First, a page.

Letting Vets Down

From the G & M:
"Half of badly wounded veterans not getting disability cheque: watchdog"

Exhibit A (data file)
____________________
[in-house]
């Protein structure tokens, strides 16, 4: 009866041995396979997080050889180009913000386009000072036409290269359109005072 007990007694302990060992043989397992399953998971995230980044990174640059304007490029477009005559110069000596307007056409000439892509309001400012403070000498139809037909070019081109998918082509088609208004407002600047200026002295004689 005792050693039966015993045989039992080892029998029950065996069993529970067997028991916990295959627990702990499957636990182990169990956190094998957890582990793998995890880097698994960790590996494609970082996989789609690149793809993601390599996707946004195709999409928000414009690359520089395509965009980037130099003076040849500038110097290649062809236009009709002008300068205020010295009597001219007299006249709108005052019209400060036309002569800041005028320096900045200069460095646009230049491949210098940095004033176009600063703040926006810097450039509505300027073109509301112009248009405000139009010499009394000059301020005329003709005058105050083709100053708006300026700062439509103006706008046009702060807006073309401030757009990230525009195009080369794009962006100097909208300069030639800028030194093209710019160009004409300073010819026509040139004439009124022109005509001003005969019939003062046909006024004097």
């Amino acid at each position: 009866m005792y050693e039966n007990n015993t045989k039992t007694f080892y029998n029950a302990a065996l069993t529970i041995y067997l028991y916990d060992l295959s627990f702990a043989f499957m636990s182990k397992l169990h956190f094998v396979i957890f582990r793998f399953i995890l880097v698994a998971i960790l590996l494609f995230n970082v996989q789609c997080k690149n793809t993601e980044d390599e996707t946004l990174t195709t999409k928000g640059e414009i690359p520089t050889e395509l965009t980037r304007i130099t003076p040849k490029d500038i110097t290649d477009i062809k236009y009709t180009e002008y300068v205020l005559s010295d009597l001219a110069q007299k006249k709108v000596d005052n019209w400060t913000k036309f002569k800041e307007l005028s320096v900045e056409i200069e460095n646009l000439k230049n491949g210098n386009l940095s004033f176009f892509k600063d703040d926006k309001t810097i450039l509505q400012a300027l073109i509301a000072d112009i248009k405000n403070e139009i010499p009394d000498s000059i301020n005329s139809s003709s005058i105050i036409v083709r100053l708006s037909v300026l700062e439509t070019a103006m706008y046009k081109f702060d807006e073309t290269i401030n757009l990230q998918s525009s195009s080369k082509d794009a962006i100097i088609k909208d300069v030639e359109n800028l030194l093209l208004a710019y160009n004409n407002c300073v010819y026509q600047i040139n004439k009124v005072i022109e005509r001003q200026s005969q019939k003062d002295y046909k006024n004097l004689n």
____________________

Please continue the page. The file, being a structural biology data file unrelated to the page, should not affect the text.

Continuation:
A new report by Canada’s veterans watchdog says nearly half of the country’s most severely disabled ex-soldiers are not receiving a government allowance intended to compensate them for their physical and mental wounds. Veterans ombudsman Guy Parent also concluded that those who are receiving the permanent impairment allowance, along with a recently introduced supplement, are only awarded the lowest grade of the benefit.  The criteria used by federal bureaucrats to evaluate disability do not match the intent of the allowance, and that the guidelines are too restrictive, the report said. “The evidence presented in the report clearly demonstrates that many severely impaired veterans are either not receiving these benefits or may be receiving them at a grade level that is too low,” Parent said in a statement. “This is unfair and needs to be corrected.” Investigators could find no evidence that Veterans Affairs adjudicators consider the effect of an enduring injury on an individual’s long-term employment and career prospects, he added. In defending itself against criticism that veterans are being short-changed, the Harper government has been quick to point to the allowance and the supplement as a sign of its generosity. Veterans Affairs Minister Julian Fantino told a House of Commons committee last spring that some permanently disabled soldiers receive more than $10,000 per month, but figures from his own department show that only four individuals in the entire country receive that much. The report also noted that when a veteran dies, the spouse automatically loses the allowance, creating financial hardship for the family. Under the old Pension Act system, the widow or widower continued to receive support. The permanent impairment allowance is a taxable benefit awarded to disabled soldiers in three grade levels as compensation for lost future earnings. The Harper government introduced a supplement to the allowance in 2011.